From 1983 to 2005, Sudan was torn apart by a civil war
between the Government and Southern armed groups.
Oil was a factor in the outbreak and exacerbated war
from the mid-1990s. This report is concerned with the
injustice perpetrated on victims and the role of oil companies
and their home governments during the oil wars. Between 1997 and 2003, international crimes
were committed on a large scale in what was essentially
a military campaign by the Government of Sudan to
secure and take control of the oil fields in Block 5A. As
documented in this report, they included indiscriminate
attacks and intentional targeting of civilians, burning
of shelters, pillage, destruction of objects necessary
for survival, unlawful killing of civilians, rape of women,
abduction of children, torture, and forced displacement.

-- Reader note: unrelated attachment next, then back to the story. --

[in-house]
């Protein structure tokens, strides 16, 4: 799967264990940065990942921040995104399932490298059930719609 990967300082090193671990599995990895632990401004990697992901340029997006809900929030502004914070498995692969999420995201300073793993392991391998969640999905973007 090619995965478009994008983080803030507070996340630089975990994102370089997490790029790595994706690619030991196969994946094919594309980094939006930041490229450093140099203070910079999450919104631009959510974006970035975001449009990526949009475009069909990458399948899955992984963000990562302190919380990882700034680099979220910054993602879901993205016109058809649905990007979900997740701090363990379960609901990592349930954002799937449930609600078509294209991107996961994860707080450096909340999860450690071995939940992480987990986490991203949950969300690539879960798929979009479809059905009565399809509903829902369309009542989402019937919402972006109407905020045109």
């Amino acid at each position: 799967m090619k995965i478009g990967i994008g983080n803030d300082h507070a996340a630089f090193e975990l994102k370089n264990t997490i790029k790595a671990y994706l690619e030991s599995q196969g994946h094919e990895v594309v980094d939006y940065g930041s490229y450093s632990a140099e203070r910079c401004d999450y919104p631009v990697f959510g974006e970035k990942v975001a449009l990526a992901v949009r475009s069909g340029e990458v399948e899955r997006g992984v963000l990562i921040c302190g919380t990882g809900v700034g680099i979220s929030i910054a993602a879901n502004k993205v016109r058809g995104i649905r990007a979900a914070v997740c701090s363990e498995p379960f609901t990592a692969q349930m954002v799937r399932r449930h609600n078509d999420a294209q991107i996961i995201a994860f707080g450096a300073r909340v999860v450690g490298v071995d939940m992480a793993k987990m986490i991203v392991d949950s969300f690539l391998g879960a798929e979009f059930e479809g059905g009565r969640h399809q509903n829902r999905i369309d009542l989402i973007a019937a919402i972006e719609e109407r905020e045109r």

Thousands of people died and almost two hundred
thousand were violently displaced. Satellite pictures
taken between 1994 and 2003 show that the Lundin
Consortium’s activities in Block 5A coincided with a
spectacular drop in agricultural land use.
The actual perpetrators of the reported crimes were the
armed forces of the Government of Sudan and a variety
of local armed groups that were either allied to the
Government or its main opponent, the Sudan People’s
Liberation Movement/Army (SPLM/A). Nonetheless, the
evidence presented in this report calls into question the
role played by the oil industry in these events. ECOS believes that Lundin, Petronas and OMV, as a
matter of international law, may have been complicit in
the commission of war crimes and crimes against humanity.